One thing is to publish a single manga, a short story or even a full volume (which could be possible), the other is to publish weekly, bi-weekly or monthly, during a long period of time.
See, Japanese manga publishers are really difficult to approach to. They have they own way of working and, first of all, they hardly master any language other than Japanese. So, this would be the first big obstacle: you need to understand, read, write and speak the language. And this is no easy task.
But let’s imagine you know the language. Then you’d need to compete against thousands of Japanese artists who also want to become professional mangaka. And you’d need to beat them. Needless to say, this is not an easy task.
Then, there is the working visa barrier. It’s not easy to get a visa for working in Japan. And then you need to move to Japan and adapt to their way of life in a land where, at first, you virtually don’t know anybody.
And even when you’ve overcome all the obstacles, you have to get used to work really long hours for long periods of time (years!) and be ready to become a virtual slave of your work.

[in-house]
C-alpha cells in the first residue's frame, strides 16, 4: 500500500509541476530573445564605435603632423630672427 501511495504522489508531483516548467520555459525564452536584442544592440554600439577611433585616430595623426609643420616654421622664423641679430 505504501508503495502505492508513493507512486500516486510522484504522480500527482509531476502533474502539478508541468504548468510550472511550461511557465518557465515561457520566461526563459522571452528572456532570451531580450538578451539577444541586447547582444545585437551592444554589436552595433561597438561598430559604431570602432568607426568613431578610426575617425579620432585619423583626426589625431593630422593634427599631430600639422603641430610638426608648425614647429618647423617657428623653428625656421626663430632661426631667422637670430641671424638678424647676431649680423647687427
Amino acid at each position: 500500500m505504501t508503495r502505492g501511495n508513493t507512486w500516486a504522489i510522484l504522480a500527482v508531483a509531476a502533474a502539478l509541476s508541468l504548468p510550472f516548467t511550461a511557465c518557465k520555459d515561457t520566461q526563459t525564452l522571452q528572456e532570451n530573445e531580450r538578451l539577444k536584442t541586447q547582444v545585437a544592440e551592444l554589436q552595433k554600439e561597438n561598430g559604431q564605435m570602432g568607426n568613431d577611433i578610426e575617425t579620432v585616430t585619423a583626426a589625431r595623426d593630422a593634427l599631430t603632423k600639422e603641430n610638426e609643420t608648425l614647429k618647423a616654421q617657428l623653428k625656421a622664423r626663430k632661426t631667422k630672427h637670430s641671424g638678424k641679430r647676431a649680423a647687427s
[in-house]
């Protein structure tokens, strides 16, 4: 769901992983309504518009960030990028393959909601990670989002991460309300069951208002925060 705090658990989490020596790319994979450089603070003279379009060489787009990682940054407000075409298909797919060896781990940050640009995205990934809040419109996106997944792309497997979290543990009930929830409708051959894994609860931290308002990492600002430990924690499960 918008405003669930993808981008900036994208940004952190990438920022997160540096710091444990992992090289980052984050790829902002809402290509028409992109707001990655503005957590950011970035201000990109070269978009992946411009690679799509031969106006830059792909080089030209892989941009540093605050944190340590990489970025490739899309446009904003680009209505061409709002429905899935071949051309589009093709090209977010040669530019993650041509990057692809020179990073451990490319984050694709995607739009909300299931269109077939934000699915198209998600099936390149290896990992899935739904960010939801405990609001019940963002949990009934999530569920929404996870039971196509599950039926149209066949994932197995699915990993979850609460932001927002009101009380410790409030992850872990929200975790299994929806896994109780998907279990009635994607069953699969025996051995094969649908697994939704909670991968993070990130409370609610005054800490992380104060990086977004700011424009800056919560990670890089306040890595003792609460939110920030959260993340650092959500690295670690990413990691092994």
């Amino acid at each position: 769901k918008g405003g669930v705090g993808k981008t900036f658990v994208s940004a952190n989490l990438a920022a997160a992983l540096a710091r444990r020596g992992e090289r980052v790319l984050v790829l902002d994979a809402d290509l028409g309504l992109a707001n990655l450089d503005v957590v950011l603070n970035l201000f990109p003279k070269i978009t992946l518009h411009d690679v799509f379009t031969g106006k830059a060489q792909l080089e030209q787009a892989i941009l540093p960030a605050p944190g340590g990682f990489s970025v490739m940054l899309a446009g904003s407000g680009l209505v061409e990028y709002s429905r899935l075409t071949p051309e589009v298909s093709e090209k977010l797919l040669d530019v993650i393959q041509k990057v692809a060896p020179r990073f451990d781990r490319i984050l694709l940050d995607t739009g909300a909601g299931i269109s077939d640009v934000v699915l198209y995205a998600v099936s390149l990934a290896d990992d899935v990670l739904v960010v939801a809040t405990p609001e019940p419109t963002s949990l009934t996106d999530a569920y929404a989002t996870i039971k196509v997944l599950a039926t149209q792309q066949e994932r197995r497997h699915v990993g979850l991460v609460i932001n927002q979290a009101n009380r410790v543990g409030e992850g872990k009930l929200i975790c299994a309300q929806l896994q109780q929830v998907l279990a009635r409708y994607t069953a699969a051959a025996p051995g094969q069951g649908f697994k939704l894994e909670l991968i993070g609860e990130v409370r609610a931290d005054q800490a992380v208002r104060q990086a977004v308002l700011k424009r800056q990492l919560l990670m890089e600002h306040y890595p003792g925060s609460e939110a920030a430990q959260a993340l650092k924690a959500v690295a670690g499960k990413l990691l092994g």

And this is no guarantee that you’ll become rich and famous! Once you’ve done all this, then you need to create a fanbase. You need the readers to pick your books from the store in order to get enough money to pay for your expenses. Easy task? Ask that to the thousands of Japanese mangaka who barely make a living out of their work.
However, Felipe proved that this could be done.
He did not only learn the language, he also convinced a main Japanese publisher as Kôdansha that he would be able to move and work in Japan, to work long hours and get a series –Peepo Choo– going on for a year and a half.
He is really worth admiring, isn’t he?
Now let’s see what advices he has for those who want to follow his steps:
(By the way, if you understand Spanish, also see him in the Spanish version as he says some other interesting stuff. Felipe is from the US, but his father is Jamaican and his mother Argentinian, and he spent years in Argentina, so he speaks native-level Spanish).
(Also on Vimeo)